All summer long, I was working on a landscaping project where I was shoveling rocks into a wheelbarrow and hauling it. That was a lot of being bent forward under a heavy load. I was also doing push-ups every day. So, my shoulders were getting more work than they were used to getting.

In the summer and fall, I had gotten into the habit of sleeping mostly on my right side (what became the bad side) with my balled-up fists on top of each other, under the pillow, in the area directly below my ear. Over time, that may have caused too much pressure on my jaw and ear cartilage.

Starting in the fall, I began volunteering at my kids’ school library. Shelving books requires hours of bending forward and way over to the side, scanning across Dewey decimal numbers. Even now, while my pain is reduced, I notice that it gets noticably worse after working in the library for a couple of days. I try to move side-to-side and squat more often now, rather than bending over and reaching for the shelves.

I don’t know…just some ideas.

One more thought…
Many people here have said that, after ES surgery, it takes them weeks before they can sleep on the surgery side again. Also, many have reported increased pain on the other side after surgery. Could sleeping so much on the non-surgery have something to do with that side getting worse than it was before?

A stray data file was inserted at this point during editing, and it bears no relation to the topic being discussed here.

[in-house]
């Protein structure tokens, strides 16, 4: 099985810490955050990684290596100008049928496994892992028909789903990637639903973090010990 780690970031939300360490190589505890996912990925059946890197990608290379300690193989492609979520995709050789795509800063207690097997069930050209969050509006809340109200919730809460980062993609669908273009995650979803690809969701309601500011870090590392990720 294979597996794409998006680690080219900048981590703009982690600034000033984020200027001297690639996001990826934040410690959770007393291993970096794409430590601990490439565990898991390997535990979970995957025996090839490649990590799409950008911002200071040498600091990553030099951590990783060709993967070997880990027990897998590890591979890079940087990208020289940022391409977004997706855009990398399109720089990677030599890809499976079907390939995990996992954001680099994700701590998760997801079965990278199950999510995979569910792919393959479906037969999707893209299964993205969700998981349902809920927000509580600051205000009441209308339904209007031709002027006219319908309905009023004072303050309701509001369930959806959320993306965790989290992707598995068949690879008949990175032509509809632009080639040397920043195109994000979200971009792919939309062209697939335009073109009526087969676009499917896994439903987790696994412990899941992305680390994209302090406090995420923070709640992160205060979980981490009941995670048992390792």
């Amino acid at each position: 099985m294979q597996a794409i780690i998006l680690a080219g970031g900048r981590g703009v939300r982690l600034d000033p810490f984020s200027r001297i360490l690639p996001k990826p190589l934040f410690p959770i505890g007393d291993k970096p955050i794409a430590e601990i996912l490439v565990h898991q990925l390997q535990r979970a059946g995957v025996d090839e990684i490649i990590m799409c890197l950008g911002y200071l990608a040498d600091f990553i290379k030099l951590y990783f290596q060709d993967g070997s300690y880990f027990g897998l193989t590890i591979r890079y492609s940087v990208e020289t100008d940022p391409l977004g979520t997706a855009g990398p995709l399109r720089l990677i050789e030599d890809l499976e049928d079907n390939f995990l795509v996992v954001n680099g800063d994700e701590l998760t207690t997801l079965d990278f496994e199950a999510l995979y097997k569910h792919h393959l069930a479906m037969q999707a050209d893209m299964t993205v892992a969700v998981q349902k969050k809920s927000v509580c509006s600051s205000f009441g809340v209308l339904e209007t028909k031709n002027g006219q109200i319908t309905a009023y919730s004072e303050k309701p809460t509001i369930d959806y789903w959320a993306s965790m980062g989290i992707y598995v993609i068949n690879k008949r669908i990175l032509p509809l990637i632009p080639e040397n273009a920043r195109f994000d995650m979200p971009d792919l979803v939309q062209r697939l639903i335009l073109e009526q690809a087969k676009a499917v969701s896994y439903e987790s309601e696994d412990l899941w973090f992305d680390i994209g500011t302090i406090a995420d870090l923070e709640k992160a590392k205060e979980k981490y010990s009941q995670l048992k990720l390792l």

Hi my pain on left side was unbearable i couldnt even chew for about two months and ear pain with all sorts of quick sharp pains and then i discovered the bone behind my tonsil. I think after time the pain eased of and wasnt constant anymore only if i pressed that bone. Now i just physically feel the uncomfortableness of it. However i fear that it will move and grow more and cause pain again. Now on the right side its got alot worse with soft palate and ear pain and im beginning to wonder if its something else as the calcified ligament on that side is going downwards and maybe thats been there for years. Im also deciding weather to get surgery and the surgeon cant say for sure that the soft palate pain or any other symptoms are eagles related. They cant give guarantees i know that but what if i just needed one surgery instead of two.